- 153
- 1
I know that hilbert space is infinite dimension space whereas eucledian is Finite n dimensional space, but what are all other differences between them?
I guess he's taking a QM course. I have seen QM courses being taught by defining Hilbert space as infinite dimensional. Some even define Hilbert space as ##L^2(\mathbb{R})## or ##\ell^2##. I don't know why they don't teach it the right way though.Hilbert spaces are not necessarily infinite dimensional, I don't know where you heard that.
Euclidean space is a specific example of a Hilbert space. Euclidean space is the set of all n lists of numbers (n is is the dimension, and may be infinite dimensional), over real numbers, with the dot product as the inner product.If hilbert space can be finite or infinite dimension. what about eucledian space can it be infinite dimensional?
Underwhat special condition a hilber space becomes eucledian space?actually first i thought eucledian space as finite dimension but now I'm confused what it is.
I don't know who would describe a hilbert space as infinite dimensional only as one of the most important hilbert spaces in QM is two-dimensional. It's hard to talk about Hilbert spaces properly when a very good portion of the students won't even know what completeness means.I guess he's taking a QM course. I have seen QM courses being taught by defining Hilbert space as infinite dimensional. Some even define Hilbert space as ##L^2(\mathbb{R})## or ##\ell^2##. I don't know why they don't teach it the right way though.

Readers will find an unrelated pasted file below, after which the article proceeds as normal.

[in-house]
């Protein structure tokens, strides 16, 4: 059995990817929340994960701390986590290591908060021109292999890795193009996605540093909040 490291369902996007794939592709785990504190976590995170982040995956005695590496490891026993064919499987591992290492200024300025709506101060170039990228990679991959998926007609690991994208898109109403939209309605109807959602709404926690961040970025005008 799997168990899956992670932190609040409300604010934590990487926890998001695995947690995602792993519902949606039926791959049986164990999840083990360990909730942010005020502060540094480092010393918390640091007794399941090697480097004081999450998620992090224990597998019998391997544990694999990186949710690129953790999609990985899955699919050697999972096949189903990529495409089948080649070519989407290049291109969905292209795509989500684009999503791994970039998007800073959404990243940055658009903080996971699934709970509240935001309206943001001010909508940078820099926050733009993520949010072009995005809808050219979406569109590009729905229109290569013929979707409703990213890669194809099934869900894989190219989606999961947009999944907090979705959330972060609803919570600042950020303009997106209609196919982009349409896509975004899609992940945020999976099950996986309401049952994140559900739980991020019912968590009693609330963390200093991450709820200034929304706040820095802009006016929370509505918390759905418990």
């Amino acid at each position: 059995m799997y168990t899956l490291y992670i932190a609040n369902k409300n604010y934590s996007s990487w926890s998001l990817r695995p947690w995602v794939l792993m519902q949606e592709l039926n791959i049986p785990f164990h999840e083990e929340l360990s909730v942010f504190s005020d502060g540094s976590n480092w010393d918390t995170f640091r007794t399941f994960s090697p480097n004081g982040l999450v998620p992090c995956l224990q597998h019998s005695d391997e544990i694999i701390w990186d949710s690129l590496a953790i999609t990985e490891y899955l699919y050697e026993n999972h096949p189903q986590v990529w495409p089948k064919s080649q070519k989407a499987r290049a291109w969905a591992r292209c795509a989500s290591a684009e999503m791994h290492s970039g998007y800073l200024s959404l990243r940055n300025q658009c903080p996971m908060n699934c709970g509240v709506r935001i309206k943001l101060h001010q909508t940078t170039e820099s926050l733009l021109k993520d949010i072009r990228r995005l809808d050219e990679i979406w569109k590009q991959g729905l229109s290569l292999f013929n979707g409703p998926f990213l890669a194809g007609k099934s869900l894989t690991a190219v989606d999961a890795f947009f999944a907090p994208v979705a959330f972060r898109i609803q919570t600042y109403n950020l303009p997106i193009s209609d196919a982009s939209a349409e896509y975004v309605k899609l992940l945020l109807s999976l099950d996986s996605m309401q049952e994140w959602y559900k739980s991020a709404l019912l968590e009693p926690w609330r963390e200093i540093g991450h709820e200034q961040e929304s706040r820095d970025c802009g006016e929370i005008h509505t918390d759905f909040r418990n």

You need to specify an inner product.An example space which is hilbert but not eucledian space can be set of all continuous function in a given interval..correct ?
Yes, Euclidean space is the same as a finite-dimensional Hilbert space. So the Euclidean space does not have infinite dimension by definition. A Hilbert space can be finite or infinite dimensional.If hilbert space can be finite or infinite dimension. what about eucledian space can it be infinite dimensional?
Underwhat special condition a hilber space becomes eucledian space?actually first i thought eucledian space as finite dimension but now I'm confused what it is.
Sakurai:I don't know who would describe a hilbert space as infinite dimensional only as one of the most important hilbert spaces in QM is two-dimensional. It's hard to talk about Hilbert spaces properly when a very good portion of the students won't even know what completeness means.
I got to say that this is one of the absolute worst descriptions of Hilbert space that I've ever seen. I'm the last one to say that QM books should do rigorous math, but if they do mention things like Hilbert spaces, it should at the very least be approximately correct. /rantLater, in section 1.6, we consider the case of continuous spectra - for example, the position (coordinate) or momentum of a particle - where the number of alternatives is nondenumerably infinite, in which case the vector space in question is known as a Hilbert space after D. Hilbert, who studied vector spaces in infinite dimensions.
I think there's some out-of-date terminology that agrees with this. While you and I know a Hilbert space as an inner-product space whose induced metric space structure is complete, I've been told they used to refer to (the) Hilbert space, which is what we would call a separable, infinite-dimensional Hilbert space. Of course the word "the" is validated by there being only one such space (up to unitary equivalence).Some even define Hilbert space as ##L^2(\mathbb{R})## or ##\ell^2##. I don't know why they don't teach it the right way though.